Rainforest Trust - How We Helped Save 2,300 Acres Of Atlantic Rainforest
Aidan Bell Dec 11, 2017
At EnviroBuild we Donate 10% of our profit to Rainforest Trust to offset the carbon footprint of our production process. By only using recycled materials to fabricate our products and supporting a charity that protects our rainforests we hope to be an as ethical supplier of building materials as possible. Rainforest Trust is a non-profit charity that helps to preserve the world’s remaining rainforests by partnering with local and community organisations in vulnerable areas around the world. They buy large expanses of forested land and then manage it in a sustainable manner that benefits not only the local wildlife but the people who live there too.
Our latest donation, bought 2,300 acres of Atlantic forest in Cameroon. The Douala-Edea Wildlife Reserve was recently identified as one of the most important conservation landscapes in Central Africa. Rainforest Trust is working to increase the reserve’s protection level by making it into a national park. Not only that but it will expand its range to include 98,000 acres of mangroves, rivers and wetlands as well as 247 acres of marine habitat. The area the trust is working on will help to protect Chimpanzees, Colobus Monkeys, African Forest Elephants as well as Manatees, Humpback Dolphins and 3 species of turtle.
PHOTO BY TAMBAKO THE JAGUAR / FLICKR CC
As is often the case, deforestation is the biggest threat to this important African forest. Deforestation is occurring for a multiple reason but the biggest driver is the rapid urbanisation of surrounding area. Urbanisation has brought more and more people easier and easier access to the forest. With better access via rivers and newly constructed roads it has become easier to exploit its natural resources at an unsustainable rate. Poaching, fishing, agriculture and petroleum exploration have all contributed to the degradation of the natural ecosystem on Cameroons Atlantic coast. Although a Wildlife reserve already exists it is undermanned, under equipped and underfunded making efficient enforcement extremely difficult for the team of dedicated rangers.
There are over 10,000 people living in and around the current Douala-Edea Reserve. The majority of these people are subsistence fisherman and come from 1 of 40 villages in the area which are predominantly part of the Bakoko, Pongo and Malimba Tribes. The recent upturn in economic opportunities has attracted immigrants to the area from neighbouring African countries such as Nigeria and Ghana. As of 2003 a local partner of the Rainforest Trust has been working with the local communities on livelihood and management projects to help establish and protect the reserve.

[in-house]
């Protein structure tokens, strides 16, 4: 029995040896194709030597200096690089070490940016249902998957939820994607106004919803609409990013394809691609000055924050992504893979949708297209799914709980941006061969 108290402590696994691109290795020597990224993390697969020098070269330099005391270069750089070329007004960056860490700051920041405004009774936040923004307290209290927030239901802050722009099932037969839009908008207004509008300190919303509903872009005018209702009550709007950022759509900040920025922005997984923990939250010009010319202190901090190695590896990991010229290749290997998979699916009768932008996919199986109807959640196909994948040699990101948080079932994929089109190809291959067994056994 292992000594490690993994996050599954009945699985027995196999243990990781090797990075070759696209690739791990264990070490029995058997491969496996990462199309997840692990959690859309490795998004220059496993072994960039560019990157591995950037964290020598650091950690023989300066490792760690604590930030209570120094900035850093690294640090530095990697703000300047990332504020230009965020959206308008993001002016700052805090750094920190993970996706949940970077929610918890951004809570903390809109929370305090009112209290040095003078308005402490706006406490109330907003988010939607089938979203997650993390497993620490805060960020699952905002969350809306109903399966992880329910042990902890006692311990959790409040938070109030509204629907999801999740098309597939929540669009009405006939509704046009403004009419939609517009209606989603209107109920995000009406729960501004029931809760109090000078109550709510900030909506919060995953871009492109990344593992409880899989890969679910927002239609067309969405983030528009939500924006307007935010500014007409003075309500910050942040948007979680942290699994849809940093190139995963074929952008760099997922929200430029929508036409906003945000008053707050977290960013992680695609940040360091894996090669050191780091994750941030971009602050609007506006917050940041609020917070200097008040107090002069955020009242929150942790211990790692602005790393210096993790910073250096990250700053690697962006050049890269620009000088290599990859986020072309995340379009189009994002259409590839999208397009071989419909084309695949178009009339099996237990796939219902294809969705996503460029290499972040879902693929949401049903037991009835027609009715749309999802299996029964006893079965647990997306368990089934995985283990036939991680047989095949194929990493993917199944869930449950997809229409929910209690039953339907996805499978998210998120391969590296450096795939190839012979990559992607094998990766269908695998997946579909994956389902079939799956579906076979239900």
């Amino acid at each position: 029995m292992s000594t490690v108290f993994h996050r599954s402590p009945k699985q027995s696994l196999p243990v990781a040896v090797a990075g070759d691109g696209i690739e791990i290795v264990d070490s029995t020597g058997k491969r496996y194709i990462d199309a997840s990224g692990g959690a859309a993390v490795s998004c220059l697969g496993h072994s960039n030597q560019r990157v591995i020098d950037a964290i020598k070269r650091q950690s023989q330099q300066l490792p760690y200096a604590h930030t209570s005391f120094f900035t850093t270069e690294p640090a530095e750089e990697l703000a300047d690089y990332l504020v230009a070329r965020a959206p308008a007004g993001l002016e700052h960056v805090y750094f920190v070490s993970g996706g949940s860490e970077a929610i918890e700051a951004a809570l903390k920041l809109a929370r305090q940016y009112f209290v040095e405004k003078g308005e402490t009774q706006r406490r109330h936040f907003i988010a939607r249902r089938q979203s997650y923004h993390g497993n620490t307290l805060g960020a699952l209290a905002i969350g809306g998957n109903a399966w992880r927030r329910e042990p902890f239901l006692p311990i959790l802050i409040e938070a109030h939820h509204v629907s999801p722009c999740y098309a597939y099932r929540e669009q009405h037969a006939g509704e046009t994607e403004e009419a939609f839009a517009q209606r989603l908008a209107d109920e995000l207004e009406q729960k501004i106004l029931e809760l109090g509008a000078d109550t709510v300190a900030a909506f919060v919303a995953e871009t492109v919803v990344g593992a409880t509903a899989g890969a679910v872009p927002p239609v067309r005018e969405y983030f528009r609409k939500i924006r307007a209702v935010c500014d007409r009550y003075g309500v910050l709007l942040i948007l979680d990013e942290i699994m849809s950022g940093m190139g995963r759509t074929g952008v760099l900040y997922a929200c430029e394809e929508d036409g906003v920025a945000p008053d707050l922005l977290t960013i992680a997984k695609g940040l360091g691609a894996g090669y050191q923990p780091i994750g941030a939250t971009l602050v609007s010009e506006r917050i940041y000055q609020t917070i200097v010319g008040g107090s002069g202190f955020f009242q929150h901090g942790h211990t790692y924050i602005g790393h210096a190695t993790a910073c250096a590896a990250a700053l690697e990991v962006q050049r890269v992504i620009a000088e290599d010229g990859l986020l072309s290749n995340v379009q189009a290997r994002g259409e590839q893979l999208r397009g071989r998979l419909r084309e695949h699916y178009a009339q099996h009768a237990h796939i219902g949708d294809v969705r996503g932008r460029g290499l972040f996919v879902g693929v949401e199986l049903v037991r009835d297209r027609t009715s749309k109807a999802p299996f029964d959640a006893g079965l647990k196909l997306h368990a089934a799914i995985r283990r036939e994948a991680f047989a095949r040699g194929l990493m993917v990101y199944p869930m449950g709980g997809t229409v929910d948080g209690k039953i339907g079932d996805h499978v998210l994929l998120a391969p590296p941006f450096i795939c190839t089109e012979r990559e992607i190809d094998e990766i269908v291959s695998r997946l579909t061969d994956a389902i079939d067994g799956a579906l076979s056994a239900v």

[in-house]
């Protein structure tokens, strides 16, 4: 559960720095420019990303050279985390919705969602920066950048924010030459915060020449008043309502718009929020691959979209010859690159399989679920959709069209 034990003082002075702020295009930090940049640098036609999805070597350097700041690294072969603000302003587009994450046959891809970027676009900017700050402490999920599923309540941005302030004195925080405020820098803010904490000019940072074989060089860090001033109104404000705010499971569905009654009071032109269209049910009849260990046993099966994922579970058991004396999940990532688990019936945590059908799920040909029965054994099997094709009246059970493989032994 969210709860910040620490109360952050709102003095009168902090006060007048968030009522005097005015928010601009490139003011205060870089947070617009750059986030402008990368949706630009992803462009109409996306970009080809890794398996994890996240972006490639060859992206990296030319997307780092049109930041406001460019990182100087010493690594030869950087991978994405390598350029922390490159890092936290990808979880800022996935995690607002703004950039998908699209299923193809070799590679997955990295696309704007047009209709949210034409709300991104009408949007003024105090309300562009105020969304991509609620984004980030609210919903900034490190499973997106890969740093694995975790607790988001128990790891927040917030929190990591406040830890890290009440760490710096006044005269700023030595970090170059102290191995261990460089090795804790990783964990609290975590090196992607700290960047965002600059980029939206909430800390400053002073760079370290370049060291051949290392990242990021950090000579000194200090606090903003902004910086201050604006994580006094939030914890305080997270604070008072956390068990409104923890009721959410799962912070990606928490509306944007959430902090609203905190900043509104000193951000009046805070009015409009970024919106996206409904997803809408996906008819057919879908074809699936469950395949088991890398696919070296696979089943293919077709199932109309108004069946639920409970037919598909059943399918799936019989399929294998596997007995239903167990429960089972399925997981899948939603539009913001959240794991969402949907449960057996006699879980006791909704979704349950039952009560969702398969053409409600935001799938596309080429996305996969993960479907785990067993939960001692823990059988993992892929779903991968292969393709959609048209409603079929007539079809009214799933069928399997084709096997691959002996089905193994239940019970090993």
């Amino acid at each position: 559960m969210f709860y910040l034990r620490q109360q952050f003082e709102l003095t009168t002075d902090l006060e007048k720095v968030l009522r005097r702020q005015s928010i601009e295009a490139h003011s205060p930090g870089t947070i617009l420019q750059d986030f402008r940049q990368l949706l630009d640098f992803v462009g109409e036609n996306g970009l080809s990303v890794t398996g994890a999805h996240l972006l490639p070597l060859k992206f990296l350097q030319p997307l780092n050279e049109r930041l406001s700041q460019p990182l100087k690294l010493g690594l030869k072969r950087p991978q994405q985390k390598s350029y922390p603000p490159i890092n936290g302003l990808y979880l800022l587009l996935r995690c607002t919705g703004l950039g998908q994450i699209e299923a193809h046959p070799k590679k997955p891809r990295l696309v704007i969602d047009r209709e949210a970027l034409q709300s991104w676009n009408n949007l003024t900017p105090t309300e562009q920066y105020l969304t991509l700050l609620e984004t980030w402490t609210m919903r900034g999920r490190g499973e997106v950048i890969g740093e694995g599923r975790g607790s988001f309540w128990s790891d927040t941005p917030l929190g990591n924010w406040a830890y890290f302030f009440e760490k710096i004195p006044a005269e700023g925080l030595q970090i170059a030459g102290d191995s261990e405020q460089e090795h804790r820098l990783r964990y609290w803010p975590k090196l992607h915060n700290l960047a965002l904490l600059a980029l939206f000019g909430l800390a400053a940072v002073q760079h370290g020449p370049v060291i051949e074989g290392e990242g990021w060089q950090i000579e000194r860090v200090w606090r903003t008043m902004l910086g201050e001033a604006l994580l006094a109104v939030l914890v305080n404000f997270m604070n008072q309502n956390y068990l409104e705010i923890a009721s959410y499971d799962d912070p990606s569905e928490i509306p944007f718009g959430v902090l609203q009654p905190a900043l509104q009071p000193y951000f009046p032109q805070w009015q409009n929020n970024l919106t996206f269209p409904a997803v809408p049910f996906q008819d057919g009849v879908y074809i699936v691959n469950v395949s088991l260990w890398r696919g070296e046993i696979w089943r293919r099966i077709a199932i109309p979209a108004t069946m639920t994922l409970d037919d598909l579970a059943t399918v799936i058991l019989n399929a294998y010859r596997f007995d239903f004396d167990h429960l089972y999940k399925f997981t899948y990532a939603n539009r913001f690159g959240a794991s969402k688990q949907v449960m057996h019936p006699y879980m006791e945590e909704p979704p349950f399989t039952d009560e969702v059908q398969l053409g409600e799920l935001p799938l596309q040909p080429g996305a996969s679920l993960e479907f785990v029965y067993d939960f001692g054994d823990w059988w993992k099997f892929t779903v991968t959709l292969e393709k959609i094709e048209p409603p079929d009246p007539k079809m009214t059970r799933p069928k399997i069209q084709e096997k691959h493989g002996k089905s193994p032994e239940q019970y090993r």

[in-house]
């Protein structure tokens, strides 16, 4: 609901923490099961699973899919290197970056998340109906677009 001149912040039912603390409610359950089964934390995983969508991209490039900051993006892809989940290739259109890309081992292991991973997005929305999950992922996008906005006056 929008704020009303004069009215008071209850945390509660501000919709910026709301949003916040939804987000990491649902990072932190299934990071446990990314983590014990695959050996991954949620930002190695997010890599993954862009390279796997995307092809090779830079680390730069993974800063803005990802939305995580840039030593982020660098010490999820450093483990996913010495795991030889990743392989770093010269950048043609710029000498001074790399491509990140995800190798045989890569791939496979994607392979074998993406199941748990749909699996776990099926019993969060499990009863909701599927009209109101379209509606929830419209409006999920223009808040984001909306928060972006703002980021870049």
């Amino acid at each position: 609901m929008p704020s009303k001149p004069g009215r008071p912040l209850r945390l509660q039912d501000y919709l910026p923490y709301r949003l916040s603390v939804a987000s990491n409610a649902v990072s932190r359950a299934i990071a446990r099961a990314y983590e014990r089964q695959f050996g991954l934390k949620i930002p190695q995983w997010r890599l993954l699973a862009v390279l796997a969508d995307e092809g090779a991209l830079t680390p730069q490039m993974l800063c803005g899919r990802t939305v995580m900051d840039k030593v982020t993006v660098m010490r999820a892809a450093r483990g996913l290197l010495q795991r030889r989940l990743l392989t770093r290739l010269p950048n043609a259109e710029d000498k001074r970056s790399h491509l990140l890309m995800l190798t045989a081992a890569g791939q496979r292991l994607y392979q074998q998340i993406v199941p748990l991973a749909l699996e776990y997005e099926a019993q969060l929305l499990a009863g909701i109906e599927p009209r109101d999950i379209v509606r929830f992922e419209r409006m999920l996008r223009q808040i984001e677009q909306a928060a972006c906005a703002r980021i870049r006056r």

PHOTO BY DANIEL TIVEAU FOR CENTER FOR INTERNATIONAL FORESTRY RESEARCH (CIFOR) FLICKR RR
The conversion and expansion of the current reserve (395,200 acres) will create a National Park covering 741,000 acres. With the help of local partners such as the Cameroon Wildlife Conservation Society the Rainforest Trust will focus on improving 2 areas: Monitoring and enforcement and local community involvement.
With extra funding new rangers will be able to be hired and trained and new ranger stations will be constructed at strategic locations. With more rangers and stations larger areas will be able to be patrolled on a daily basis making it easier to catch illegal loggers and poachers.
By involving the local communities in the development of the National Reserve it will help to create an alternative income based on the natural surroundings that is none damaging. Not only that but it will bring local knowledge to the establishment of the reserve which can often be a forgotten but important resource.
COMMUNITY-BASED SOLUTIONS. PHOTO BY CIFOR
How can you help?
Ensure that you buy products that reduce the need for logging.
Support the Rainforest Trust by making a donation